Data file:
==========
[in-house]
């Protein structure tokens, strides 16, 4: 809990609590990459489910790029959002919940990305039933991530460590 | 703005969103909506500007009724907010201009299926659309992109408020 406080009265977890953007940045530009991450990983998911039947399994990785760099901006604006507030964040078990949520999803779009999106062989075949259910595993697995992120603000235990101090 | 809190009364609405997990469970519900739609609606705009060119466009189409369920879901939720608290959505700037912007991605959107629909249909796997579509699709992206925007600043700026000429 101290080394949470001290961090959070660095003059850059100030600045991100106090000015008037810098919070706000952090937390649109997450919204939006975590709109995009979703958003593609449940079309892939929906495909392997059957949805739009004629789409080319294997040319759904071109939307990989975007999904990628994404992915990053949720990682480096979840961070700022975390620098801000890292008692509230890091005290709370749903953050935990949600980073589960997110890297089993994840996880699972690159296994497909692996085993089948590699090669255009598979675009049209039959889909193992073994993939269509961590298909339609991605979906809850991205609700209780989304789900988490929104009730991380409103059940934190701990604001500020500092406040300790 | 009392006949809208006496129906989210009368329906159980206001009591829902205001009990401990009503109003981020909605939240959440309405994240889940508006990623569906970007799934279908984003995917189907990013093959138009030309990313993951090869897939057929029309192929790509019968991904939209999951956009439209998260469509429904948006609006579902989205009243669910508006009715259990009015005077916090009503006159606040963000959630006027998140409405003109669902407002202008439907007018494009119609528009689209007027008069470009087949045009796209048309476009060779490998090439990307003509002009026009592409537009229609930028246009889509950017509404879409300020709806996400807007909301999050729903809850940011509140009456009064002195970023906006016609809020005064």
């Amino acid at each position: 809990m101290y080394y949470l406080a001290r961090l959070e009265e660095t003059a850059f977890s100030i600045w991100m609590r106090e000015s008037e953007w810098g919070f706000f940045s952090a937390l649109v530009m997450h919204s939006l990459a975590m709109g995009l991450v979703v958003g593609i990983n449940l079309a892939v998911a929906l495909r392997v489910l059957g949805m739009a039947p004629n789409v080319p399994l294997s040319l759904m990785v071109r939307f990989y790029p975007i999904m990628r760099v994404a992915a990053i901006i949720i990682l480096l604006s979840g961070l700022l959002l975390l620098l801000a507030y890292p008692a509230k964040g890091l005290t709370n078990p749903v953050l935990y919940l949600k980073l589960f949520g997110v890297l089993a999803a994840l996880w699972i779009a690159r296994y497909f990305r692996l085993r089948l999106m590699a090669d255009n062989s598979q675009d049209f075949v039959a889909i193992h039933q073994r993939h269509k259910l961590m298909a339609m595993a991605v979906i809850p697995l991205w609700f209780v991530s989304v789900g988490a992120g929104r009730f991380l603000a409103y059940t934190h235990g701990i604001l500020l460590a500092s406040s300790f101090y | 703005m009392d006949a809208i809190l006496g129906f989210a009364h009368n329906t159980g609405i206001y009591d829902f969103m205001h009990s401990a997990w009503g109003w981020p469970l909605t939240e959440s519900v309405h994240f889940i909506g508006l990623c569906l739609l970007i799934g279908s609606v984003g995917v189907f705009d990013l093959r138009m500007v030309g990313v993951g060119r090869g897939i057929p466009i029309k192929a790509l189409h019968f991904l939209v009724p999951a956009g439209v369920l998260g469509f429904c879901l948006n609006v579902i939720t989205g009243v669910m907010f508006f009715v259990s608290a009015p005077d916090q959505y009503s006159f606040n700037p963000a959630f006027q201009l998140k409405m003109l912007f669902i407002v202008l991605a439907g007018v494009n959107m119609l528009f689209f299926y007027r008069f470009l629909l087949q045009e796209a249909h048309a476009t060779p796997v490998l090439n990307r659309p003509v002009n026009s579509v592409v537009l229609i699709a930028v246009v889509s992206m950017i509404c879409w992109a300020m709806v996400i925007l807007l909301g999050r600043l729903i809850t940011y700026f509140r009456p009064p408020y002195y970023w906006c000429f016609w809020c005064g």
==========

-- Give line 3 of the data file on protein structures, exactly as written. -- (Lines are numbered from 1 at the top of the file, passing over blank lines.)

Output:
């Amino acid at each position: 809990m101290y080394y949470l406080a001290r961090l959070e009265e660095t003059a850059f977890s100030i600045w991100m609590r106090e000015s008037e953007w810098g919070f706000f940045s952090a937390l649109v530009m997450h919204s939006l990459a975590m709109g995009l991450v979703v958003g593609i990983n449940l079309a892939v998911a929906l495909r392997v489910l059957g949805m739009a039947p004629n789409v080319p399994l294997s040319l759904m990785v071109r939307f990989y790029p975007i999904m990628r760099v994404a992915a990053i901006i949720i990682l480096l604006s979840g961070l700022l959002l975390l620098l801000a507030y890292p008692a509230k964040g890091l005290t709370n078990p749903v953050l935990y919940l949600k980073l589960f949520g997110v890297l089993a999803a994840l996880w699972i779009a690159r296994y497909f990305r692996l085993r089948l999106m590699a090669d255009n062989s598979q675009d049209f075949v039959a889909i193992h039933q073994r993939h269509k259910l961590m298909a339609m595993a991605v979906i809850p697995l991205w609700f209780v991530s989304v789900g988490a992120g929104r009730f991380l603000a409103y059940t934190h235990g701990i604001l500020l460590a500092s406040s300790f101090y | 703005m009392d006949a809208i809190l006496g129906f989210a009364h009368n329906t159980g609405i206001y009591d829902f969103m205001h009990s401990a997990w009503g109003w981020p469970l909605t939240e959440s519900v309405h994240f889940i909506g508006l990623c569906l739609l970007i799934g279908s609606v984003g995917v189907f705009d990013l093959r138009m500007v030309g990313v993951g060119r090869g897939i057929p466009i029309k192929a790509l189409h019968f991904l939209v009724p999951a956009g439209v369920l998260g469509f429904c879901l948006n609006v579902i939720t989205g009243v669910m907010f508006f009715v259990s608290a009015p005077d916090q959505y009503s006159f606040n700037p963000a959630f006027q201009l998140k409405m003109l912007f669902i407002v202008l991605a439907g007018v494009n959107m119609l528009f689209f299926y007027r008069f470009l629909l087949q045009e796209a249909h048309a476009t060779p796997v490998l090439n990307r659309p003509v002009n026009s579509v592409v537009l229609i699709a930028v246009v889509s992206m950017i509404c879409w992109a300020m709806v996400i925007l807007l909301g999050r600043l729903i809850t940011y700026f509140r009456p009064p408020y002195y970023w906006c000429f016609w809020c005064g």